here to see sample screens
Great way to grammar By Judy
(June 13) - Dikduk: A Great New Way to Understand
and Learn Hebrew Grammar, a CD-ROM in English and Hebrew, requires
Windows 95 and up and a Pentium 166 Mhz PC or better, for children
age 13 through adults, Rating: *****
Ivrit safa kasha (Hebrew is a difficult language)!
Generations of new immigrants can testify
to that fact, and even native-born children often sweat over
the many rules of gender and the verb forms. Most Sabra teenagers
don't breeze through their Hebrew-language matriculation. The
fact that Hebrew - unlike English - is read phonetically, as
laid down by the letters, is no consolation.
Dikduk is an outstanding program designed
to teach Hebrew grammar to English speakers. In a step-by-step
process, with an attractive, user-friendly interface, painless
tests and entertaining animations as rewards, the disk does exactly
what it claims to do. It's so well done that Diaspora children
younger than 13 - even half that age - could benefit as well.
The disk, which doesn't even have to be installed
on the hard disk to be used, would be an excellent tool for use
in Jewish schools around the world. There are five major lessons
on nouns and adjectives, three on verbs, and many
subtopics in each. The information is comprehensive: parts of
speech and how to use them in sentences, verbs in the past, present
and future tenses, regular and irregular verbs, pronouns, male
and female forms of nouns and verbs, roots and their inflections,
and pronouns and prepositions. Over 50 different short quizzes
and major exams are presented, along with a Hebrew-English dictionary
that lists all the many hundreds of words used in the program
with their parts of speech.
Every lesson has a home page that makes all
the sub-sections easily accessible. Each of these begins with
English-language text on the screen and pleasant narration. The
text is offered in easy-to-read, large type printed in various
colors to help users grasp the main points quickly. The sentences
are presented with eye-catching graphics, zooming in, turning
somersaults and using other effects before they settle down on
the screen, along with clever illustrations; all the women are
modestly dressed and the men wearing kippot, so it can be brought
into the observant household or classroom without fear.
Once you have digested a page, click the
forward arrow at your own pace or go back if you feel you've
missed something. After learning a few rules, a test follows,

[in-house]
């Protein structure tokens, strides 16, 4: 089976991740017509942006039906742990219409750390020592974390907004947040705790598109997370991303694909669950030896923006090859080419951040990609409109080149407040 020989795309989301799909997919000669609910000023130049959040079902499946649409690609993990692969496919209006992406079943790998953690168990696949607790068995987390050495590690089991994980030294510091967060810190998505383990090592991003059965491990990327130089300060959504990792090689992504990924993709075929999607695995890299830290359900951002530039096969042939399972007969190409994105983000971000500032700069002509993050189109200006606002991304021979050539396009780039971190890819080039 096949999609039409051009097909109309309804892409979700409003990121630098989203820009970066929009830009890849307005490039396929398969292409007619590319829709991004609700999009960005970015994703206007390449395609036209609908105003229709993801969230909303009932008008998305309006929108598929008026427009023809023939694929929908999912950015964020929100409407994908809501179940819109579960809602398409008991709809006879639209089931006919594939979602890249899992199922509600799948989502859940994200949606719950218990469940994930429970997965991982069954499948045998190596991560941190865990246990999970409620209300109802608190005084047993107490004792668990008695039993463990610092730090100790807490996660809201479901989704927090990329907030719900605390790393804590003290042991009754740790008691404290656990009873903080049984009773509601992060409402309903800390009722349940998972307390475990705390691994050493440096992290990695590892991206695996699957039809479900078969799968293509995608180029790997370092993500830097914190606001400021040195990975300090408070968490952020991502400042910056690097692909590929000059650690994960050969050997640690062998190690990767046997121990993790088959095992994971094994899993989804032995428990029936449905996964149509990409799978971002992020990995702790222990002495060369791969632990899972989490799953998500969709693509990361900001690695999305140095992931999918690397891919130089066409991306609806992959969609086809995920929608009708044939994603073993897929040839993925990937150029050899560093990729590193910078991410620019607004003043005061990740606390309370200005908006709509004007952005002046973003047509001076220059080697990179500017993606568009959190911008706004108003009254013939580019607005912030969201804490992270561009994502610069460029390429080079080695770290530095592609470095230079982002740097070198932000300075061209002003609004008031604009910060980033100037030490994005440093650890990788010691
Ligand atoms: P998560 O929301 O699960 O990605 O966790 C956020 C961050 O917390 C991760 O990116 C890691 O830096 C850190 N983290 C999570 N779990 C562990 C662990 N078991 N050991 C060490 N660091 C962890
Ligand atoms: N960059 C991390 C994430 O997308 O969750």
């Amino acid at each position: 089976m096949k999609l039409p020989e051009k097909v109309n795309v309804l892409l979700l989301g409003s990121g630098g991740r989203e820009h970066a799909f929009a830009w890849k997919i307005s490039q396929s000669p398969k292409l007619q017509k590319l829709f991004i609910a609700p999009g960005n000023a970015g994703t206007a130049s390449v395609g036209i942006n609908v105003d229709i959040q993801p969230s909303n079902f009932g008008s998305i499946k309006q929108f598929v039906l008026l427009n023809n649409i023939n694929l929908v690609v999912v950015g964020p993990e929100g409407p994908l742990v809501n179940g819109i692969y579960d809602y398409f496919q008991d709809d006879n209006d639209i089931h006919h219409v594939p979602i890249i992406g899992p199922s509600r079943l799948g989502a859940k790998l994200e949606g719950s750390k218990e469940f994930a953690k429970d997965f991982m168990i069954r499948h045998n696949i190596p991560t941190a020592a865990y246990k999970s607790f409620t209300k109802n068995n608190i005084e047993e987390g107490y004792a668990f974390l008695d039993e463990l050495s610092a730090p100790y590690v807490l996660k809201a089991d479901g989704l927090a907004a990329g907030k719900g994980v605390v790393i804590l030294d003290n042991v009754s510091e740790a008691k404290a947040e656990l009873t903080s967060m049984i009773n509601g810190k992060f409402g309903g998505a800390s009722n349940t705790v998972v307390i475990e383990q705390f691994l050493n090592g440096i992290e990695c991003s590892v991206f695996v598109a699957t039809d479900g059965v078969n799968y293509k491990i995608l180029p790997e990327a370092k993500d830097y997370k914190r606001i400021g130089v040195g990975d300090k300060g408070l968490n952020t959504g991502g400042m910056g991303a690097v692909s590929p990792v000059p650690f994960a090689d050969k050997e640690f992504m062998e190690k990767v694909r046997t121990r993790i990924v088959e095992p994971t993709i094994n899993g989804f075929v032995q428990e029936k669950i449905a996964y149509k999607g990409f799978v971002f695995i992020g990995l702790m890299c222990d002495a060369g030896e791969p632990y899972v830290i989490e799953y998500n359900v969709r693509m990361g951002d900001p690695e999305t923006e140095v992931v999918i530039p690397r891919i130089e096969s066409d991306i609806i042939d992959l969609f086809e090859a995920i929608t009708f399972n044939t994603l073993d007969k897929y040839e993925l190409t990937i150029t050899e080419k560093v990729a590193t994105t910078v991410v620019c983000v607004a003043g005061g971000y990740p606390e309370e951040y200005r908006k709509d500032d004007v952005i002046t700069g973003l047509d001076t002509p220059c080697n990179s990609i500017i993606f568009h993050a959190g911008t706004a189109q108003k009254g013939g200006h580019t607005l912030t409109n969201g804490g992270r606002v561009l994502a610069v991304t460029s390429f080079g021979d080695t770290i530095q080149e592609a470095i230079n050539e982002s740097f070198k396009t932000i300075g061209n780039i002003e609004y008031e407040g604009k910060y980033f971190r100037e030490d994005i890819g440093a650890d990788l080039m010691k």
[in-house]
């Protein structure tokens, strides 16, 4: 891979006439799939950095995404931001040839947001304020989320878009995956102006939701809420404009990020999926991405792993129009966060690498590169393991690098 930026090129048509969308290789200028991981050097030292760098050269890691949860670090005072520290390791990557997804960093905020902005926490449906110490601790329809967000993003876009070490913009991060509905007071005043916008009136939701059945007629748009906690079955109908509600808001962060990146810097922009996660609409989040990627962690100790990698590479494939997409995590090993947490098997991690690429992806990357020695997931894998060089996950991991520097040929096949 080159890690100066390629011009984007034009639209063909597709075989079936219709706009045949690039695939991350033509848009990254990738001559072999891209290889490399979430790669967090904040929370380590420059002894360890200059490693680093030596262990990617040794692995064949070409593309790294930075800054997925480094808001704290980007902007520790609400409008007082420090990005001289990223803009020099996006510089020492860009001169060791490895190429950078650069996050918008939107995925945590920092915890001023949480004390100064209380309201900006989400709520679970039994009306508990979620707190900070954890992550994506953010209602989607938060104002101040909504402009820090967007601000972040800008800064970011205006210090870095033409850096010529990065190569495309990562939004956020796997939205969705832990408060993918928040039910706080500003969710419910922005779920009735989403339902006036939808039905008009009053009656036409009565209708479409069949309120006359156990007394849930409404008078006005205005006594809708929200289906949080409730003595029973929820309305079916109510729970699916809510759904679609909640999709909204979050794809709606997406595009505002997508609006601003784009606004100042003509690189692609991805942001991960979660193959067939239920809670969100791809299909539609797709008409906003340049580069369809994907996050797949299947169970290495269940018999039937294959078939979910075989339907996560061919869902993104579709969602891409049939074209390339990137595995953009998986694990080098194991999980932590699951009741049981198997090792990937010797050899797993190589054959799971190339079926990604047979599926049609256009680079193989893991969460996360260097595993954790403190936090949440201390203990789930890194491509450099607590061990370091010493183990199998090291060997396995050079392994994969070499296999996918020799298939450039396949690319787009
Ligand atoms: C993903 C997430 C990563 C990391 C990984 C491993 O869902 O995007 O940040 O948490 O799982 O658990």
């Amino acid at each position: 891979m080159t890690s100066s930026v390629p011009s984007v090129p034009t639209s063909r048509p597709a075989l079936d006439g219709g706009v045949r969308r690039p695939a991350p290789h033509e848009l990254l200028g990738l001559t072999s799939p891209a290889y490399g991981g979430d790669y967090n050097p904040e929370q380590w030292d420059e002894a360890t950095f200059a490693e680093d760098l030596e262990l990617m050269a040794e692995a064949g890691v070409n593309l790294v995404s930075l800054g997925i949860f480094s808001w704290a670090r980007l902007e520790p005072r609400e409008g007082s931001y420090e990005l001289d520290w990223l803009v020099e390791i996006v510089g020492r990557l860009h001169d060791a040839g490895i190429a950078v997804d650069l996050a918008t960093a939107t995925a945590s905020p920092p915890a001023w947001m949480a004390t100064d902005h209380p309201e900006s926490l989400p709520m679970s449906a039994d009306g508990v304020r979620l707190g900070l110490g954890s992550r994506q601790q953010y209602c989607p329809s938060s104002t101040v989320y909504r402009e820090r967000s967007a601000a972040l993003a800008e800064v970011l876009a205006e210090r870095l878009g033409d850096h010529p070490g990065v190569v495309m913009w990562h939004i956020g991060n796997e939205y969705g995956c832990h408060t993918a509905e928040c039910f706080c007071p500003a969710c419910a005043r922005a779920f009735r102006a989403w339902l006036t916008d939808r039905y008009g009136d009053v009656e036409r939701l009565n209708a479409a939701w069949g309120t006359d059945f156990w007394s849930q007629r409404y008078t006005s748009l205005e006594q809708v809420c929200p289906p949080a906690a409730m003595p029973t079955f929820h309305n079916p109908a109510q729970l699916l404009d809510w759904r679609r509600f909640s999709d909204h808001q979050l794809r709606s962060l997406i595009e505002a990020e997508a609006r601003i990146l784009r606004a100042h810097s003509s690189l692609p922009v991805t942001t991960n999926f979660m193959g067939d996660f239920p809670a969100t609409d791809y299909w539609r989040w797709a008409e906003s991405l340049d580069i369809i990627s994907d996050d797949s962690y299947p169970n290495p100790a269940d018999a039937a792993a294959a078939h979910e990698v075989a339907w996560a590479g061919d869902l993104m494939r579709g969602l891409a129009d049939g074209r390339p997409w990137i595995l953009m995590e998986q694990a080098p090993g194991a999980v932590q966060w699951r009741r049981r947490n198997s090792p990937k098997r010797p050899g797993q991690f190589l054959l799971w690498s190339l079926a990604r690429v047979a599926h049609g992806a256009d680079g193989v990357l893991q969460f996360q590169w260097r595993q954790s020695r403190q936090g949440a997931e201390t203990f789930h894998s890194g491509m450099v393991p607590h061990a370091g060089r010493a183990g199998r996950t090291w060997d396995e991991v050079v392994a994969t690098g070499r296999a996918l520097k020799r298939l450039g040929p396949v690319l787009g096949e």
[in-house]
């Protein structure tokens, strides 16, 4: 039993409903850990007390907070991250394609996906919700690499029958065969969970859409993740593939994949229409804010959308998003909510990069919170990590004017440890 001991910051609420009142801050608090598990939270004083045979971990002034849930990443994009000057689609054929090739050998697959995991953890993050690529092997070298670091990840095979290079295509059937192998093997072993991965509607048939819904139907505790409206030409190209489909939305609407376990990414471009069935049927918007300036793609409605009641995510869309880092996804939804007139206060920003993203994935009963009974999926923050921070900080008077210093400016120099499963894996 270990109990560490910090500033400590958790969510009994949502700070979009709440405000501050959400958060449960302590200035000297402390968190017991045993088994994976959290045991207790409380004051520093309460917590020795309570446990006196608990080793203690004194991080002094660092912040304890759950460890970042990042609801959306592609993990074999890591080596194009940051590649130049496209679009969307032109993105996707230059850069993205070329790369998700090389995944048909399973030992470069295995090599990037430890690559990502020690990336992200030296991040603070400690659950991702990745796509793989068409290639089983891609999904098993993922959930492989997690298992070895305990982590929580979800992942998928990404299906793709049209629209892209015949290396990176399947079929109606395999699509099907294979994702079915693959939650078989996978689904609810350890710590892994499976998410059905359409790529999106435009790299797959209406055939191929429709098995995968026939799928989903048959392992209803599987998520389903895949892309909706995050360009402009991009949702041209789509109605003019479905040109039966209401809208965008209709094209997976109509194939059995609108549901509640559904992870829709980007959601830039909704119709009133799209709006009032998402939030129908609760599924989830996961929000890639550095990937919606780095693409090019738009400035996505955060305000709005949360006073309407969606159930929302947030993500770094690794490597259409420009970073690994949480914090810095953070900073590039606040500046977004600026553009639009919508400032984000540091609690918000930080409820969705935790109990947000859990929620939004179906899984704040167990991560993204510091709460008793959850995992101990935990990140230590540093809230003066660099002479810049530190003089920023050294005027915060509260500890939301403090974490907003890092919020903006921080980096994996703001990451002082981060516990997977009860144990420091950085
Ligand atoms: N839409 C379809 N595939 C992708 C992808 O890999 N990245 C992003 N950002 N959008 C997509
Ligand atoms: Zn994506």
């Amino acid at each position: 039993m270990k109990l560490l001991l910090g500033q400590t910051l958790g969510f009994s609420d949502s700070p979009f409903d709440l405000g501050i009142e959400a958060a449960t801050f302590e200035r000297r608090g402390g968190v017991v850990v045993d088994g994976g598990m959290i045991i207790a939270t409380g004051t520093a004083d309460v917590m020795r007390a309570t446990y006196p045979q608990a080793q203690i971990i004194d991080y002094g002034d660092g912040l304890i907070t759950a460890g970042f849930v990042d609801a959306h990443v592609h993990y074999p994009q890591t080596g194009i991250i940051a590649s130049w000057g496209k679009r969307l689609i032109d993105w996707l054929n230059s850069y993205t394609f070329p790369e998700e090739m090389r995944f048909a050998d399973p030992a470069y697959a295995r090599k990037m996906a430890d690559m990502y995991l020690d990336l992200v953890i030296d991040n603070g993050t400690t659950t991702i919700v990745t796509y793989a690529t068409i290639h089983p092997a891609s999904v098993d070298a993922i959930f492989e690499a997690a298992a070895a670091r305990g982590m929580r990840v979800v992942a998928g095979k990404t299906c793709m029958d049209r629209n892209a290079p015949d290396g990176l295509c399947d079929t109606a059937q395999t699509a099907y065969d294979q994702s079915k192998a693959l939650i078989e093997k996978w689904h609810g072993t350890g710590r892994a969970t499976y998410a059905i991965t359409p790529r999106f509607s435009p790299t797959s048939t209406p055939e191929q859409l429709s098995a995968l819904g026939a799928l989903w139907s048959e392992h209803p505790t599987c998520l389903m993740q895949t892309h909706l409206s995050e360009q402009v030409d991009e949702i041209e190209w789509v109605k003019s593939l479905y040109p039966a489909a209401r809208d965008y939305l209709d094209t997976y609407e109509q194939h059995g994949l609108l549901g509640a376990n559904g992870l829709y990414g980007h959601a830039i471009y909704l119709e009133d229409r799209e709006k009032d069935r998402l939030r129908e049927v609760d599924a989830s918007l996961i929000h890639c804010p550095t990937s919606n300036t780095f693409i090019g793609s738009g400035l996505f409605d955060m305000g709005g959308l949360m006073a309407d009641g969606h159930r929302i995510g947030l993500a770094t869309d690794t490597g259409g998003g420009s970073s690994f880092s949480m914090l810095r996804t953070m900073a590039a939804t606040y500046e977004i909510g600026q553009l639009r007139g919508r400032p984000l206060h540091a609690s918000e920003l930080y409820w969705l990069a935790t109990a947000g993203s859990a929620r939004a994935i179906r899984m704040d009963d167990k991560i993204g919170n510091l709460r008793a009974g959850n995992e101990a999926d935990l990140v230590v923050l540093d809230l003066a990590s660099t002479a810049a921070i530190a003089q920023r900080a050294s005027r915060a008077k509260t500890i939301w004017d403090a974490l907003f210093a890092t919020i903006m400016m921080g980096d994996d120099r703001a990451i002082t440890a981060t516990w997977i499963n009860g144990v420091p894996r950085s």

and at the end of a lesson you face a major exam. But these are
neither tedious nor something to cause anxiety. The test forms
are highly varied. A list of nouns appears in a grid. The Hebrew
word for "masculine" and "feminine" flash
on and on; you must time yourself to click on the word of the
correct gender when the correct gender description appears. In
other quizzes, you drag the answer to fill a blank or key in
the plural form of a noun or verb by pressing on an on-screen
Translate "this tall man" into
Hebrew by clicking a pop-up menu at the bottom
of the screen to see the alternatives and then click on the correct
choice. If you err, the word turns black, but at the end of the
quiz, you're given a chance to review.
At the end of each lesson is an original
story in Hebrew and English that comes complete with photos and
drawings. The first one was even a bit too true to life: A tourist
visits the Western Wall when worshipers are suddenly told by
police to clear the whole plaza. The bomb squad has been called
in to examine and blow up a bag with a ticking sound. The tourist,
apparently unfamiliar with rules against leaving property unguarded,
finally reaches the inner circle around the bag and announces
that it's his.
"It's an antique clock I brought for
my son!" he says, triumphantly showing the sappers its contents.
All are relieved and go back to their prayers.
Another story is about an Israeli pediatrician
who arrives at his clinic only to find that his computer mouse
is missing. As parents get increasingly impatient, he says he
can't start working until he finds his mouse. A mother searches
the clinic and, triumphantly, finds a mouse trap on one corner
of the floor. "Now you can catch your mouse," says
the computer-challenged mother in an innocent tone as everyone
else laughs. As you roll the cursor of your mouse over highlighted
words, their parts of speech are given on top of the screen.
Having done so well with this disk Davka
should consider producing a disk solely in Hebrew using the same
techniques for helping 11th graders prepare for their matriculation
exam in Hebrew language. It will sell like hot cakes.
here to see sample screens